What Gen. McChrystal should have known about Rolling Stone's reporter going in.

Media criticism.
June 23 2010 6:24 PM

Unsolicited Advice for Future Subjects of Magazine Profiles

What Gen. McChrystal should have known about Rolling Stone's reporter going in.

Gen. Stanley McChrystal. Click image to expand.
Gen. Stanley McChrystal

I have two answers for people who ask whether they should cooperate with a reporter assigned to write a feature story about them.

The short answer is "no."

If that advice proves unsatisfactory, I give this longer answer:

The first thing a subject must ask himself is what's in it for him. A director who is releasing a new movie or an author who has written a book can reap measurable PR value by allowing a reporter to shadow him and write a penetrating piece. Likewise, a politician running for office might profit from a feature if it raises his Q quotient.

But for most players, there is no real reason to submit to an in-depth profile such as the one that Gen. Stanley McChrystal did for Rolling Stone, a profile that has cost him his command in Afghanistan. Was there any upside to agreeing to the profile? Had it contained none of the disparaging comments about the president, the vice president, their aides, and U.S. allies, McChrystal still wouldn't have gained from the article's publication. Magazine profiles don't turn public opinion or influence Congress. They just don't. So why bother?

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If the lure of the profile remains irresistible, the prospective subject should approach it with the same iron fist he does any meeting he convenes: He should know beforehand what its outcome will be. Having agreed to a profile, McChrystal should have prepared a well-grooved story for Rolling Stone reporter Michael Hastings. Had Hastings refused that story, McChrystal should have excused him from the session, explaining that he had a war to prosecute.

McChrystal and his camp appear to have understood another profile maxim: Always limit the exposure of the subject to the journalist. They obviously had this in mind when they invited Hastings to Paris for just two days. So far, so good. But instead of speaking softly and giving Hasting the ingredients for transformation into a feature, they immediately start with the trash talk. Hastings listens in as McChrystal, who hates fancy restaurants, expresses his anguish at the compulsory dinner date he has with a French cabinet minister. "I'd rather have my ass kicked by a roomful of people than go out to this dinner," the general says. An aide to the general calls the dinner date "fucking gay." A top McChrystal aide deliberately mishears the last name of the vice president as "Bite Me."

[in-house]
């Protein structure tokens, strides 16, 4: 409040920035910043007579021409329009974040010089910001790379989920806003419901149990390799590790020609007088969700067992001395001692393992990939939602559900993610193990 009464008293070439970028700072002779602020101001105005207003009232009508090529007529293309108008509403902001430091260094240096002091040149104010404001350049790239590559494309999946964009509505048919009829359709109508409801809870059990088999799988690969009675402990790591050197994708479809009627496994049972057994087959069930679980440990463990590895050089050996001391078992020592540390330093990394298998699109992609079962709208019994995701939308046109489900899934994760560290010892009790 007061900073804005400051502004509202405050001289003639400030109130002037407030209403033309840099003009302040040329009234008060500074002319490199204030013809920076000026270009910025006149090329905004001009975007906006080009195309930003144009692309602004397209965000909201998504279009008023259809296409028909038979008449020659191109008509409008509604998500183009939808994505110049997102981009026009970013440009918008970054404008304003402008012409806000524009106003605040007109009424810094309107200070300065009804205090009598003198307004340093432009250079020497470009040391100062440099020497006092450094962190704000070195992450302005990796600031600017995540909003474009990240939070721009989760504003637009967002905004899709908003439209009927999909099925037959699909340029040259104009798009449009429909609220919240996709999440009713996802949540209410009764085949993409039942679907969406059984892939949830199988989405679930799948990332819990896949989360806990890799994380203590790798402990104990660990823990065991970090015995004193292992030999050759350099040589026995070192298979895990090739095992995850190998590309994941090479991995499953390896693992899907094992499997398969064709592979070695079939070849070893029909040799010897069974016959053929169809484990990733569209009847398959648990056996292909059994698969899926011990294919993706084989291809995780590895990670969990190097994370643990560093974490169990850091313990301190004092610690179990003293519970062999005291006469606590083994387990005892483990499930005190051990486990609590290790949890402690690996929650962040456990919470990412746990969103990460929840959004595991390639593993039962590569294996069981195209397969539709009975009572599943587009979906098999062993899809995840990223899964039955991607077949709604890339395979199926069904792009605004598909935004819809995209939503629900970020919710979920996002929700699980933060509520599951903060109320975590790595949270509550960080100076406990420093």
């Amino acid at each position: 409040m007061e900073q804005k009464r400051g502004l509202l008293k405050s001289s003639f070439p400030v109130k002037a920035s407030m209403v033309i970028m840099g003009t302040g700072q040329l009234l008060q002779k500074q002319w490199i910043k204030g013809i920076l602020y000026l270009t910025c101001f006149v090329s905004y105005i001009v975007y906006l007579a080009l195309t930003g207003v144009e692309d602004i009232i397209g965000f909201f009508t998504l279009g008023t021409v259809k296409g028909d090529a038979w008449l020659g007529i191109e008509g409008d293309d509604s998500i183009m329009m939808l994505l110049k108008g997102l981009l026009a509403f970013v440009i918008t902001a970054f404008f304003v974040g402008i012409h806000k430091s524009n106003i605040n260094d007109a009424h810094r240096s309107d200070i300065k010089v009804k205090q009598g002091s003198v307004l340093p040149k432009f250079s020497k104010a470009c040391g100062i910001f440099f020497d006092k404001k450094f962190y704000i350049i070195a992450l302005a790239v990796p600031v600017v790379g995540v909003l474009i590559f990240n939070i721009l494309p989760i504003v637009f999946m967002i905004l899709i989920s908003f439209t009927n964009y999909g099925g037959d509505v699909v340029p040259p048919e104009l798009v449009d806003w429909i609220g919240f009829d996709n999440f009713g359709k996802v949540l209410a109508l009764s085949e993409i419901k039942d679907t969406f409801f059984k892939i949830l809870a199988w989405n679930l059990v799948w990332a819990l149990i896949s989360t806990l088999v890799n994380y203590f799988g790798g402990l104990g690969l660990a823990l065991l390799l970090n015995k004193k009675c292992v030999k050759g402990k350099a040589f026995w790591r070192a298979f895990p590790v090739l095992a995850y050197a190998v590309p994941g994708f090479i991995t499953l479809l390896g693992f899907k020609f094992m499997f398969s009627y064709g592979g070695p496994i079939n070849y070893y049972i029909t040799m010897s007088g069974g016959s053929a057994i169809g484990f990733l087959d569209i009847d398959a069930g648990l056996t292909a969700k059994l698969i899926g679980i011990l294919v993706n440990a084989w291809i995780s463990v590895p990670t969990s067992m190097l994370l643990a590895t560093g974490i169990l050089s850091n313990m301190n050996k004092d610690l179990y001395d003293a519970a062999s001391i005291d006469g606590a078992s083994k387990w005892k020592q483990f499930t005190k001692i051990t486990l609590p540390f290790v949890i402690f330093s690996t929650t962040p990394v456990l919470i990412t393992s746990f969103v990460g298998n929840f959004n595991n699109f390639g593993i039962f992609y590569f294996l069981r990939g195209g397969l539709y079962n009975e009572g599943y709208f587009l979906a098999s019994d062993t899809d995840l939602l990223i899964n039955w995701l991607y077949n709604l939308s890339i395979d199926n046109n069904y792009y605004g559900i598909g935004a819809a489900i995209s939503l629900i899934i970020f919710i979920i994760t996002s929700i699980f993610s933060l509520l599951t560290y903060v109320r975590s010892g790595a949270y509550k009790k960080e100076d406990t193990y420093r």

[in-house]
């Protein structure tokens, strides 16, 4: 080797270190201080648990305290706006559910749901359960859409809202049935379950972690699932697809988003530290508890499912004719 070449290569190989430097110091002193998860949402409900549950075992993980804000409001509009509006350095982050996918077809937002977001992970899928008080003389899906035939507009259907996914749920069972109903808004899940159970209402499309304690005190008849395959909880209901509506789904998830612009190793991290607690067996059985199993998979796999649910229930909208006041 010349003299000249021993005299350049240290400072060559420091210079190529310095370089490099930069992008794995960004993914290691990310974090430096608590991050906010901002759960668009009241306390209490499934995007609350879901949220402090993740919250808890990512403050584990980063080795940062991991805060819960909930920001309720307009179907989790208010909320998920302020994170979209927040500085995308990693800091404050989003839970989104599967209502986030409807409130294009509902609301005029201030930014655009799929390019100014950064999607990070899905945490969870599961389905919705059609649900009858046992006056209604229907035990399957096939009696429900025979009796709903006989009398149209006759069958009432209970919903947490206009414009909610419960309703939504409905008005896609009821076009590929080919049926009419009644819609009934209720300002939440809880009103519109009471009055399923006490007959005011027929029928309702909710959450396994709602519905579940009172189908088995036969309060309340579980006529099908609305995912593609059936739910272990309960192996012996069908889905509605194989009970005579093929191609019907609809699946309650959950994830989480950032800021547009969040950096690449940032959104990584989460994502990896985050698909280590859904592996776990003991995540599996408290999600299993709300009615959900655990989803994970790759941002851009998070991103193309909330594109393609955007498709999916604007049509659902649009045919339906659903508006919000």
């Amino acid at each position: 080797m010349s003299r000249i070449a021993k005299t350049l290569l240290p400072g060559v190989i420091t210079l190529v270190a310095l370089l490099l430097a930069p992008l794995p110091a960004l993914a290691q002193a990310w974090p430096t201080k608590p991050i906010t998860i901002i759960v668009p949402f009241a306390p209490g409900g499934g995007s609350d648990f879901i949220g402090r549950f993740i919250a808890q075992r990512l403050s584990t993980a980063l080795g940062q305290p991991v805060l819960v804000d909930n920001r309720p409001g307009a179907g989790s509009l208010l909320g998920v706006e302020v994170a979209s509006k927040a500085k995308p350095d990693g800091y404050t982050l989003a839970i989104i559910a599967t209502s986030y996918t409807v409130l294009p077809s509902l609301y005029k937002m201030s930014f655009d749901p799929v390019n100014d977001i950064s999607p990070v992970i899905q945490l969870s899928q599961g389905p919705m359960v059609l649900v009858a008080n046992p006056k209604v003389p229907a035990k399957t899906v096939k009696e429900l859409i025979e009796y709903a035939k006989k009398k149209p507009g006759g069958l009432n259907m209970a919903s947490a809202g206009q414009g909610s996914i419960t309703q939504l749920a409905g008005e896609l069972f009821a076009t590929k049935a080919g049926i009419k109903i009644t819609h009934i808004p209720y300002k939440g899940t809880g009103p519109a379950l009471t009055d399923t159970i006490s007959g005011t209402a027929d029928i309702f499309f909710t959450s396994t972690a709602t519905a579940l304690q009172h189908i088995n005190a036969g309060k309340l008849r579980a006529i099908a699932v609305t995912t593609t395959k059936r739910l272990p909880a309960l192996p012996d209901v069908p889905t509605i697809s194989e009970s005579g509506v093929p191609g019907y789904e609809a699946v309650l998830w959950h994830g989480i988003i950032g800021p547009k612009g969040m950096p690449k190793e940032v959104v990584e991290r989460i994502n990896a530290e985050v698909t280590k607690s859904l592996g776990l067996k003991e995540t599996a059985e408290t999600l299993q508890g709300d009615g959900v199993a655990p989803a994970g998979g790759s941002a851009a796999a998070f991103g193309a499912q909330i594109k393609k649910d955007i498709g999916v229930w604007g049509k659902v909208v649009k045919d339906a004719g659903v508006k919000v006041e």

Still, if Hastings had witnessed only McChrystal and co.'s Paris indiscretions, maybe he'd still have his command. As Hastings explains to Newsweek, the two-day visit "turned into this month-long journey following General McChrystal and his staff around from Paris to Berlin to Kabul to Kandahar and then back to Washington, D.C.," because the Icelandic volcano disrupted travel in Europe. The month-long exposure turned Hastings into a fly on the wall, and, as everybody knows, flies spread disease. Almost anybody can moderate his behavior for a day or two, especially if he's being watched. But nobody can do it for a month with visits to three continents. Familiarity breeds candor, and candor, once released, can't be recalled.

A subject who insists on sitting for a profile must know who he is and be comfortable with having himself sketched. (Do such people exist?) One of the triumphs of the Hastings feature is that it reveals that McChrystal lacks that self-awareness.

Another tip: One should never ever, ever, ever imbibe in the presence of a reporter during the course of a profile! How obvious is this one? Yet we learn from Hastings' interview in Newsweek that McChrystal and his staff "were getting hammered" in Paris when the trash-talking went down. "By midnight at Kitty O'Shea's [Paris pub], much of Team America [McChrystal's staff] is completely shitfaced," Hastings writes. Booze is a crude kind of truth serum. Even accomplished alcoholics lose their verbal discipline after spiritual lubrication. This is why reporters absolutely love to meet sources for drinks. [Addendum, June 25: Hastings dropped me an e-mail to clarify. "The 'trash-talking' occurred fairly regularly throughout a number of settings," he writes, not just over drinks.]

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